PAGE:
Slick Leonard - the most important man in the history of the Indiana Pacers

Slick Leonard is the most important man in the history of the Indiana Pacers.

Bobby “Slick” Leonard is Indiana basketball.  No one better embodies its toughness; no one better personifies its passion.  And no one takes more pride in being a native Hoosier.

Captain of the 1953 national champion Indiana Hoosiers,  Leonard was the first person inducted into the IU Sports Hall of Fame.  He is on the Mount Rushmore of Indiana basketball and is a member of the state’s basketball hall of fame.  First as a coach, then an executive, and now as a team radio analyst, “Mr. Pacer” has been the face of the Indiana franchise for more than four decades.

Born and raised in Terre Haute, a working-class town along the state’s western border, Leonard has been named one of the 50 greatest players in Indiana High School history.  A point guard for the “Hurryin’ Hoosiers” of Branch McCracken, he was a two-time All-American at IU.  Leonard hit the game-winning free throw with 27 seconds remaining to beat Phog Allen’s Kansas Jayhawks in the 1953 NCAA title game.  The tenth overall pick in the 1954 NBA draft, Leonard played seven NBA seasons.  In his final year, he served as player-coach for the Chicago Zephyrs, who moved to Baltimore to become the Bullets in 1963.

Signed by the Minneapolis Lakers, Leonard made his NBA debut in October 1956.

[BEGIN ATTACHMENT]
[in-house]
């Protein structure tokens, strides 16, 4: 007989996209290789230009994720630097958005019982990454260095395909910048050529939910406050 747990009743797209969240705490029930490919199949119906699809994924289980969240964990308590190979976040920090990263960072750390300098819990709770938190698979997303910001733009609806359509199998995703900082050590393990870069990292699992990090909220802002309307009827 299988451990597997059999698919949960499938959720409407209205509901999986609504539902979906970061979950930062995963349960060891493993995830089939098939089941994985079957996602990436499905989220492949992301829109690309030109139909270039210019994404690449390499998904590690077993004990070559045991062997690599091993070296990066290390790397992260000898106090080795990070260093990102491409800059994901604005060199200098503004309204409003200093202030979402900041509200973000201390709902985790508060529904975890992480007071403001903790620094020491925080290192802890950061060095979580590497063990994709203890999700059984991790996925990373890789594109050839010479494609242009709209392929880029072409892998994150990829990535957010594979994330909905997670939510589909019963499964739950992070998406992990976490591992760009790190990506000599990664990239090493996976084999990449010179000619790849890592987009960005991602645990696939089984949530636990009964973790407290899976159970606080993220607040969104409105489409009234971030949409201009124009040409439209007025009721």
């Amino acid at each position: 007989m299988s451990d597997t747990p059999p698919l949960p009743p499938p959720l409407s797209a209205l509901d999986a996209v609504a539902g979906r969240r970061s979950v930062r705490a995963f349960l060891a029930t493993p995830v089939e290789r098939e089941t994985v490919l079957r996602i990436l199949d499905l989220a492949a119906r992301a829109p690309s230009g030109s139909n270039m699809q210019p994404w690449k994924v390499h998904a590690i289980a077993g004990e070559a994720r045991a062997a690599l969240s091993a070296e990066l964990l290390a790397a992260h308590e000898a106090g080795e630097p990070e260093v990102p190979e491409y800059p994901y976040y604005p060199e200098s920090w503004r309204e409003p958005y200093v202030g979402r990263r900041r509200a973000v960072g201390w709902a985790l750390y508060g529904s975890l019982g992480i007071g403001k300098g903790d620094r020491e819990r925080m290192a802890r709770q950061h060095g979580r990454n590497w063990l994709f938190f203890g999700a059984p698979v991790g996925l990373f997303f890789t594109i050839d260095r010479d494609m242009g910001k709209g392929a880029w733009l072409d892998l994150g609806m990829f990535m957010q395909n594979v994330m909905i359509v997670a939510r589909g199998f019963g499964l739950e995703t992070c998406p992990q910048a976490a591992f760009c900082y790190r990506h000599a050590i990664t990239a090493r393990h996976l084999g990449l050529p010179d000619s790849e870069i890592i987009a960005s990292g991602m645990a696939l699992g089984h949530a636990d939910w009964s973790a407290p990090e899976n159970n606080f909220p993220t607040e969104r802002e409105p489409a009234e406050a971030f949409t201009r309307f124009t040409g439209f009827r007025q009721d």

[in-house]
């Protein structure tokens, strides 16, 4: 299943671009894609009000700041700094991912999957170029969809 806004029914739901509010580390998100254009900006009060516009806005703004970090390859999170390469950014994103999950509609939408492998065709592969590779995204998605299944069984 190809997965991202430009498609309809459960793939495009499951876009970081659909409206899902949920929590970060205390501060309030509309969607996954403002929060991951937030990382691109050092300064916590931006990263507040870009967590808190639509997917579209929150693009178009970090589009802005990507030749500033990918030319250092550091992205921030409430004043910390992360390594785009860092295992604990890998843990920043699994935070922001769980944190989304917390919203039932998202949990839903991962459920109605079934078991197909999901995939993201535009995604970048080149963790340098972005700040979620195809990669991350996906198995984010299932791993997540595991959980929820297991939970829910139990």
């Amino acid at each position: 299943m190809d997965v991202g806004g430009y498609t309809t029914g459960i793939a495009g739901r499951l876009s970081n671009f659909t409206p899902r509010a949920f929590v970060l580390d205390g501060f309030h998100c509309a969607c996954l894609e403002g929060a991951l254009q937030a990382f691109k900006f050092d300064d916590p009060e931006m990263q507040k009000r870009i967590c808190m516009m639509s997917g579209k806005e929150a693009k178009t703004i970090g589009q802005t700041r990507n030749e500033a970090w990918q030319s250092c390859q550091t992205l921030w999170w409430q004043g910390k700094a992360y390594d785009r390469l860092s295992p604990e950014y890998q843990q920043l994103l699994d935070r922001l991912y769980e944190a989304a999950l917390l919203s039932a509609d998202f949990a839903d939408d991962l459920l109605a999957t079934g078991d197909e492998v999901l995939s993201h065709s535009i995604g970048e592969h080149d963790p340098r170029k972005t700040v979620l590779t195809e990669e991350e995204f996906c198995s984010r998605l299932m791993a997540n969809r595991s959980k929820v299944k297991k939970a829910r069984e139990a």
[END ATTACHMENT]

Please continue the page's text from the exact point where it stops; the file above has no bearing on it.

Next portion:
He was dubbed “Slick” by teammate George Mikan, whom Leonard had cleaned out in a hand of gin rummy on a bus ride one night.  “How about buying me a cup of coffee,” said Mikan, who was the NBA’s first great big man.  “You’re too slick for me.”  The Lakers moved to Los Angeles in 1960, where Leonard teamed with the legendary duo of Elgin Baylor and Jerry West.  He then spent two years in Chicago, where he made his coaching debut with the Zephyrs.  Leonard relocated with the franchise to Baltimore, then resigned as head coach following the 1963-64 season.

Nine games into their second season as a franchise, the Indiana Pacers hired 36-year-old Bobby Leonard to replace Larry Staverman as head coach.  Leonard led Indiana to the 1969 ABA Finals, the first of five championship series the Pacers would play in over the next seven years.  Slick coached the Pacers for a dozen years and turned them into an ABA powerhouse.  Leonard guided Indiana to three ABA crowns, including back-to-back titles in 1972 and 1973.  With an ABA-lifetime winning percentage of .682, Leonard is the most successful coach in that league’s history.  Winner of an ABA-record 69 playoff games over eight seasons, he was voted coach of the league’s all-time team in 1997, the 30th anniversary of the founding of the ABA.

Tough and fiercely competitive, Slick Leonard’s teams took on his personality.

In the wild, wild West that was the ABA, Leonard led in lawlessness.  Furious over a referee’s call that went against the Pacers during a game in Utah, the combative coach punted the red, white and blue ball into the stands.  After a practice in which his best player, Roger Brown, was loafing, Slick had the team plane take off for a road trip without their star.